ORLANDO, Fla. -- (WKMG) -- A gunman fatally shot five of his former coworkers then killed himself during a mass shooting at an Orange County business Monday morning, according to sheriff's officials.
Seven people who work at Fiamma, the RV accessory business where the shooting took place, survived the incident without any injuries.
Orange County Sheriff Jerry Demings said the gunman was a former employee who was fired in April. Demings said the 45-year-old man came into the building armed with a gun and a knife and fatally shot four men and a woman then turned the gun on himself.
That gunman, who has not been identified, was also involved in a workplace incident in June 2014 in which he was accused of battering one of his coworkers. Demings said no charges were filed in that case and there is no evidence that that victim was among those killed in Monday's shooting.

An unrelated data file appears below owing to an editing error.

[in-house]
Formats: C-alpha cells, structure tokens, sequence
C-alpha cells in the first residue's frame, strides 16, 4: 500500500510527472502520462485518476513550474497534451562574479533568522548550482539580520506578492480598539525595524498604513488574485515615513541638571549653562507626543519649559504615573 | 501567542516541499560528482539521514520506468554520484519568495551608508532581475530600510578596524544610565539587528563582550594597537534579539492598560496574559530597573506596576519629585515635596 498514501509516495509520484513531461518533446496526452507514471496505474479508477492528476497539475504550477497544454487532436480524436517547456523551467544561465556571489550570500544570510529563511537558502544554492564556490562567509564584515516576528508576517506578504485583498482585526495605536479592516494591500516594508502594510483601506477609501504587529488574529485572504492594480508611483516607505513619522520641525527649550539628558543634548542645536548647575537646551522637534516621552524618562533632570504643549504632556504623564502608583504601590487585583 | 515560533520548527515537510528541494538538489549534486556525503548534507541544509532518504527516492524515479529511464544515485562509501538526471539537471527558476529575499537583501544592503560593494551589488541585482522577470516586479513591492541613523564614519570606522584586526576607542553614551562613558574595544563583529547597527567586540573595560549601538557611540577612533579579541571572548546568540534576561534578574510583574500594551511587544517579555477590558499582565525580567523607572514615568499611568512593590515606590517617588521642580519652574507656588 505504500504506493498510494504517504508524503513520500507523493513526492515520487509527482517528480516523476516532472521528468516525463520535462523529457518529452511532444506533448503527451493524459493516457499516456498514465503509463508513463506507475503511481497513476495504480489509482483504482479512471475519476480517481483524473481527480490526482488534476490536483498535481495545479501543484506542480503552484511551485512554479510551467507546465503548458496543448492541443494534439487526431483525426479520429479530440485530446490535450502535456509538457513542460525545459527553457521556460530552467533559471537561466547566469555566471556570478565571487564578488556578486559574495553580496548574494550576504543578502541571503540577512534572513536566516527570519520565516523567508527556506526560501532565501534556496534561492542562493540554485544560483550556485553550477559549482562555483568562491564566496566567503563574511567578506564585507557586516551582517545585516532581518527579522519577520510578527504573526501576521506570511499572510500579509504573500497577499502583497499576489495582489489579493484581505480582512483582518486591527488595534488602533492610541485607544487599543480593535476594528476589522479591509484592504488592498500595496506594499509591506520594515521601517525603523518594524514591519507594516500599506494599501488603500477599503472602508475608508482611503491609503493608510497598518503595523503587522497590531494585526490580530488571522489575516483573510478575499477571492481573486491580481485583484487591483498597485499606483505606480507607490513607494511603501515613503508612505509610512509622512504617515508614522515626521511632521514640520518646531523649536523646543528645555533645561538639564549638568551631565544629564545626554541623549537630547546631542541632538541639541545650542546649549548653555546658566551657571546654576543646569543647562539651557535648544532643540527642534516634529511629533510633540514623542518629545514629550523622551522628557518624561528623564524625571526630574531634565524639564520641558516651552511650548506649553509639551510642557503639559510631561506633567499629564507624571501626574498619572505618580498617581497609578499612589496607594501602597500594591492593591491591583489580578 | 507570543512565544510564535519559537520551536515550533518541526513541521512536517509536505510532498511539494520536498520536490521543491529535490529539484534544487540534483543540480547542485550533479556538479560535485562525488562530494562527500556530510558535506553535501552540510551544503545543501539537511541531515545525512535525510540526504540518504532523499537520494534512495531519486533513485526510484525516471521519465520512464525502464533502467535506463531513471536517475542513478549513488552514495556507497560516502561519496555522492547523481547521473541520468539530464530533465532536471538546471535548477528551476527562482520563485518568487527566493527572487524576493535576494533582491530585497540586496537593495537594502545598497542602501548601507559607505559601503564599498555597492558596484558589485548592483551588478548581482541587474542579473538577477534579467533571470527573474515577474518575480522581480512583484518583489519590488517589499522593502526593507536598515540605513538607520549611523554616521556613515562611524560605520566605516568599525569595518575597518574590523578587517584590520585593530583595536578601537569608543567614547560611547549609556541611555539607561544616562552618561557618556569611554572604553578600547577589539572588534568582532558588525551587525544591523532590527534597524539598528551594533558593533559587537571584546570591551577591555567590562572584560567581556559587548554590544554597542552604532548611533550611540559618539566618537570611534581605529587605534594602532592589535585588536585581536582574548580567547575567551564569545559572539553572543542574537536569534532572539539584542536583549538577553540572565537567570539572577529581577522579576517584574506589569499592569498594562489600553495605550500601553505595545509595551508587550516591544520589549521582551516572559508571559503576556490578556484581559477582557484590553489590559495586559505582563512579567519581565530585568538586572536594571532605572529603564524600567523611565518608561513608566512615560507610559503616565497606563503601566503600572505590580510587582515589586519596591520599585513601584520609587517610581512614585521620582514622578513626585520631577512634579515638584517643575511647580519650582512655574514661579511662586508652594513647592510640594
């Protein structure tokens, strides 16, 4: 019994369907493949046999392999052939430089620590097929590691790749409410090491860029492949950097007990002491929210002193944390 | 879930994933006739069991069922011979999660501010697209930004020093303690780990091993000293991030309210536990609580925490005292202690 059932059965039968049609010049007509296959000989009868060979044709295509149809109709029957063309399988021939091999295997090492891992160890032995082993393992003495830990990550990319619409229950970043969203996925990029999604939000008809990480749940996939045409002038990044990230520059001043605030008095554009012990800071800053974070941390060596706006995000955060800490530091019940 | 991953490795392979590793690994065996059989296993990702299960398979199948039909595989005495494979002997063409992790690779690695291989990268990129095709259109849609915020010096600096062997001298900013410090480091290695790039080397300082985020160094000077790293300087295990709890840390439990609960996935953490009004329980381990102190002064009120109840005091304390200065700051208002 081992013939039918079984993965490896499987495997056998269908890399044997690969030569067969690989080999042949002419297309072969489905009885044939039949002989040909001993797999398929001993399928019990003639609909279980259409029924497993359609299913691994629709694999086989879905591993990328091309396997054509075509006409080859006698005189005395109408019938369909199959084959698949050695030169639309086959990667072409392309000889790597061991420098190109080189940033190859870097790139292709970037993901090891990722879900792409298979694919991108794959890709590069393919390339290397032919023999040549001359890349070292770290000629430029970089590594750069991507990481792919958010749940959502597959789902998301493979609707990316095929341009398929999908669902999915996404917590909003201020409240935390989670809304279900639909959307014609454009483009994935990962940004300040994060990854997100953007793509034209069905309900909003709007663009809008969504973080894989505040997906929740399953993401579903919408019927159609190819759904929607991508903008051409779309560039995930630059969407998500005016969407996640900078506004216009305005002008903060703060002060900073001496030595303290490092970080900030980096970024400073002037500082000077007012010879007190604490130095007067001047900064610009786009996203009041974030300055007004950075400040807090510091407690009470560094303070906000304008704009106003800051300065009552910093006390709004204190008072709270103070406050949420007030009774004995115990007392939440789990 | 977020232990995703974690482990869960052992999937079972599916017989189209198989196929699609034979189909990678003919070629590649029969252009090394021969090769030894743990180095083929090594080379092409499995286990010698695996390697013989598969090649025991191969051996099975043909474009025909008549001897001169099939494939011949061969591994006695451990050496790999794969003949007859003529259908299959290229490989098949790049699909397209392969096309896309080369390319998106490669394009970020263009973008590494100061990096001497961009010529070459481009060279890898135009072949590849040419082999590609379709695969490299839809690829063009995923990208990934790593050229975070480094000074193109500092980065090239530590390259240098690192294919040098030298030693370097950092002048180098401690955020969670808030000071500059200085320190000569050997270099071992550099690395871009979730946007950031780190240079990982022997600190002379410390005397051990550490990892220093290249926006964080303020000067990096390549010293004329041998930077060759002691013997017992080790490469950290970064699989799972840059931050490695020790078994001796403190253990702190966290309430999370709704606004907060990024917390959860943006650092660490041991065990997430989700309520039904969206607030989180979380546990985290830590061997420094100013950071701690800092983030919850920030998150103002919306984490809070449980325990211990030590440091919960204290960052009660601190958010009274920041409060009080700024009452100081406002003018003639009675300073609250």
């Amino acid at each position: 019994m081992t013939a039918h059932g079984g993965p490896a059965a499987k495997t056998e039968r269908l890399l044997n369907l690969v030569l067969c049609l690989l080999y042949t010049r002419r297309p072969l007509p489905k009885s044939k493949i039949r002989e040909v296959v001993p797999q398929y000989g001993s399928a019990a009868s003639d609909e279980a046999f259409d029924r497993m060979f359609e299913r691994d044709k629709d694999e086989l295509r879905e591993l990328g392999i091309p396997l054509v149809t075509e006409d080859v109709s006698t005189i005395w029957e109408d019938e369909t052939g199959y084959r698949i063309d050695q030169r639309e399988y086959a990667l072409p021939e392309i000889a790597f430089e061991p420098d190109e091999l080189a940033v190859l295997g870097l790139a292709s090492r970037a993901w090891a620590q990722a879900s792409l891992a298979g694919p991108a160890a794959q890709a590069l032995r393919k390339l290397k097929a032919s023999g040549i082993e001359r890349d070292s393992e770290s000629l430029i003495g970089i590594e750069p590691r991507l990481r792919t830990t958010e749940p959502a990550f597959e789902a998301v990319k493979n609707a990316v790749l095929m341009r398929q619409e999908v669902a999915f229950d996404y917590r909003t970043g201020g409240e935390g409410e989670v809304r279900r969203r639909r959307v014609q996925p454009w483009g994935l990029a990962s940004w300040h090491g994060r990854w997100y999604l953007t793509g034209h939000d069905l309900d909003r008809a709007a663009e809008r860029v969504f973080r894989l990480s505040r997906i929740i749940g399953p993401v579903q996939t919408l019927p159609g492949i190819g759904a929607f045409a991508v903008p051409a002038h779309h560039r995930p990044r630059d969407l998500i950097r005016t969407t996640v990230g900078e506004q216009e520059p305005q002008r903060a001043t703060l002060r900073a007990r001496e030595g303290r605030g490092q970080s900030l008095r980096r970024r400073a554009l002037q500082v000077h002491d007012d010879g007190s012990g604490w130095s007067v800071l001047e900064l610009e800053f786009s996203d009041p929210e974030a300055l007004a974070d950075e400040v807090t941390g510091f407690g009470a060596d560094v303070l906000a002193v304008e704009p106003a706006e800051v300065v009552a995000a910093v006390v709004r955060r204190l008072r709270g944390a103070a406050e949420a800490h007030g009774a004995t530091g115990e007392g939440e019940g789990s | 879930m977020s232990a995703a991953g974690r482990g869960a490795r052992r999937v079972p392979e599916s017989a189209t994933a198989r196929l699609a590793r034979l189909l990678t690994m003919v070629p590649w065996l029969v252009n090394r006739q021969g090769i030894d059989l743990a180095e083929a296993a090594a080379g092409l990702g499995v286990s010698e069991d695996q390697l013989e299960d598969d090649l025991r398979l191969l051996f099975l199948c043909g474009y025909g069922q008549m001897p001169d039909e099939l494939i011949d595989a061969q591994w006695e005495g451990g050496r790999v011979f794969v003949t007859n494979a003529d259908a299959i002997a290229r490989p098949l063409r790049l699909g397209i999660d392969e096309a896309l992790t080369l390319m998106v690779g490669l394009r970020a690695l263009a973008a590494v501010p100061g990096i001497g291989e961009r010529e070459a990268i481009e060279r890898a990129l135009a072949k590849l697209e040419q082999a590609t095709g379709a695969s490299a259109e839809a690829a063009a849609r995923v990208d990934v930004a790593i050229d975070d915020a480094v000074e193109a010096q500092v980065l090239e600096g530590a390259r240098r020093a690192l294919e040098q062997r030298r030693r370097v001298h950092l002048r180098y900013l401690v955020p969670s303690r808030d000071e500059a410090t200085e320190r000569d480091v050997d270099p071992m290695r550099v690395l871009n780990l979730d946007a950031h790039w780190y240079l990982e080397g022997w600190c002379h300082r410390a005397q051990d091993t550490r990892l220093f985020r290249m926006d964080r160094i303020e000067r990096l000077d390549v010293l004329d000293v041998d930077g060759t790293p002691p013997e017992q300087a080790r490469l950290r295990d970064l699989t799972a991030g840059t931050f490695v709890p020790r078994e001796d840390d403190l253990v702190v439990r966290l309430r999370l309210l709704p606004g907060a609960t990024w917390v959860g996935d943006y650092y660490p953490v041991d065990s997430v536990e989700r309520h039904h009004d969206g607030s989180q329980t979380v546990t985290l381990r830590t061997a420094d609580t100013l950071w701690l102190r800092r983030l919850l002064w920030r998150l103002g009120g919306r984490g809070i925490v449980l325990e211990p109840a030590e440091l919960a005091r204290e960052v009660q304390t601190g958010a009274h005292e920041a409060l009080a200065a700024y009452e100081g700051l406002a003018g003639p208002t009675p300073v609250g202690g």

“He shot five innocent people this morning then turned the gun on himself and shot himself," Demings said.
Demings described the shooter as a disgruntled employee, adding that the "tragic incident" is an example of workplace violence and there's no indication of any ties to terrorism. The suspect has a minor criminal history that includes marijuana possession, DUI and a misdemeanor battery charge, Demings said.
The shooting was reported at 8:03 a.m. at an industrial area on North Forsyth Road near Hanging Moss Road, northwest of Colonial Drive and State Road 417 in Orlando. Forsyth Road is closed from University and State Road 50.
First responders were dispatched to the active shooting situation at 8:05 a.m. and arrived two minutes later.
"I can tell you it was a coordinated effort along with the sheriff's office. As soon as the scene was cleared less than three minutes later the patients were being assessed. The initial four victims, along with the shooter, were declared to have injuries incompatible with life. The sixth person was assessed and moved off the scene en route to the hospital within just a few minutes and was given the best opportunity at survival because of the coordinate between the sheriff's office and fire rescue," Orange County Fire Rescue Chief Otto Drozd said.